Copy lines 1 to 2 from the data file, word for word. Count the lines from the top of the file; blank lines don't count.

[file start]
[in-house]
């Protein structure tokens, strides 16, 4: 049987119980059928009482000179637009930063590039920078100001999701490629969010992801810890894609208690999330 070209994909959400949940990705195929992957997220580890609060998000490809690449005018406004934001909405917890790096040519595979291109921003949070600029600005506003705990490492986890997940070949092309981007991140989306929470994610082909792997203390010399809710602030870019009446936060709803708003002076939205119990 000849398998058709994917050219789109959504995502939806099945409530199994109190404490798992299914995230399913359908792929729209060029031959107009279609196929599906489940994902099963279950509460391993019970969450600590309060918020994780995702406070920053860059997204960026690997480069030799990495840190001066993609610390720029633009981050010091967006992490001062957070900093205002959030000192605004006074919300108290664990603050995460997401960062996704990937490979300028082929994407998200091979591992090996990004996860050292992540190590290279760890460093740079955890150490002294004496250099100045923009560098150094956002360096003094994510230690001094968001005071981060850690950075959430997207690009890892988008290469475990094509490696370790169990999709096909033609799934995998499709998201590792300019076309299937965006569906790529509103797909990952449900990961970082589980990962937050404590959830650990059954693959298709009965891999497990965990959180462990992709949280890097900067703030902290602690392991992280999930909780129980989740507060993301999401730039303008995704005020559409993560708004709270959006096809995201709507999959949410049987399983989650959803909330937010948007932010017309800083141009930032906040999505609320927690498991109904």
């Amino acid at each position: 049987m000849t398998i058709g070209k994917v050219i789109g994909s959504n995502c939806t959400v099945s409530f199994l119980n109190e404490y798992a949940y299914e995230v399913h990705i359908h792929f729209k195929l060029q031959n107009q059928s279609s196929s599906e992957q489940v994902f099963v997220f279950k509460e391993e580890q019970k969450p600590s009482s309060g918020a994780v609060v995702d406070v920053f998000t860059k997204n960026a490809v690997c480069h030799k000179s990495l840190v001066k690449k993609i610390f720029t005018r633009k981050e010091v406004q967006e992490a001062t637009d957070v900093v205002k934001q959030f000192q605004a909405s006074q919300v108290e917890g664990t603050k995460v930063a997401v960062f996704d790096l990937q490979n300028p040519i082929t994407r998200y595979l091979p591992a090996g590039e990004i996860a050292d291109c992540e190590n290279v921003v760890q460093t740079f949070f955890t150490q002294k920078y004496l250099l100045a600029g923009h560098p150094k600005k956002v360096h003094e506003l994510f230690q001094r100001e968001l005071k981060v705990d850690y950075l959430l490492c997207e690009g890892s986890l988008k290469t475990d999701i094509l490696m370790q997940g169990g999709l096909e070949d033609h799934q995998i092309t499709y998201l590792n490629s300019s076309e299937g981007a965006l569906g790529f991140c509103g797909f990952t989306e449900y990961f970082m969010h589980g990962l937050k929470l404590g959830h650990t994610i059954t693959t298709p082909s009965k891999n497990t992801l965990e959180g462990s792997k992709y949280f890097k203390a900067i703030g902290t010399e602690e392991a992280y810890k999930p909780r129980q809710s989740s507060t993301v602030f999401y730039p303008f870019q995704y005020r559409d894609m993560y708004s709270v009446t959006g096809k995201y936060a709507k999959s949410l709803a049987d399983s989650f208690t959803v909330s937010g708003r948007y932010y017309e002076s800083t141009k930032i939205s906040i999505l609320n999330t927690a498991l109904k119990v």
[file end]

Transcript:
[in-house]
């Protein structure tokens, strides 16, 4: 049987119980059928009482000179637009930063590039920078100001999701490629969010992801810890894609208690999330 070209994909959400949940990705195929992957997220580890609060998000490809690449005018406004934001909405917890790096040519595979291109921003949070600029600005506003705990490492986890997940070949092309981007991140989306929470994610082909792997203390010399809710602030870019009446936060709803708003002076939205119990 000849398998058709994917050219789109959504995502939806099945409530199994109190404490798992299914995230399913359908792929729209060029031959107009279609196929599906489940994902099963279950509460391993019970969450600590309060918020994780995702406070920053860059997204960026690997480069030799990495840190001066993609610390720029633009981050010091967006992490001062957070900093205002959030000192605004006074919300108290664990603050995460997401960062996704990937490979300028082929994407998200091979591992090996990004996860050292992540190590290279760890460093740079955890150490002294004496250099100045923009560098150094956002360096003094994510230690001094968001005071981060850690950075959430997207690009890892988008290469475990094509490696370790169990999709096909033609799934995998499709998201590792300019076309299937965006569906790529509103797909990952449900990961970082589980990962937050404590959830650990059954693959298709009965891999497990965990959180462990992709949280890097900067703030902290602690392991992280999930909780129980989740507060993301999401730039303008995704005020559409993560708004709270959006096809995201709507999959949410049987399983989650959803909330937010948007932010017309800083141009930032906040999505609320927690498991109904």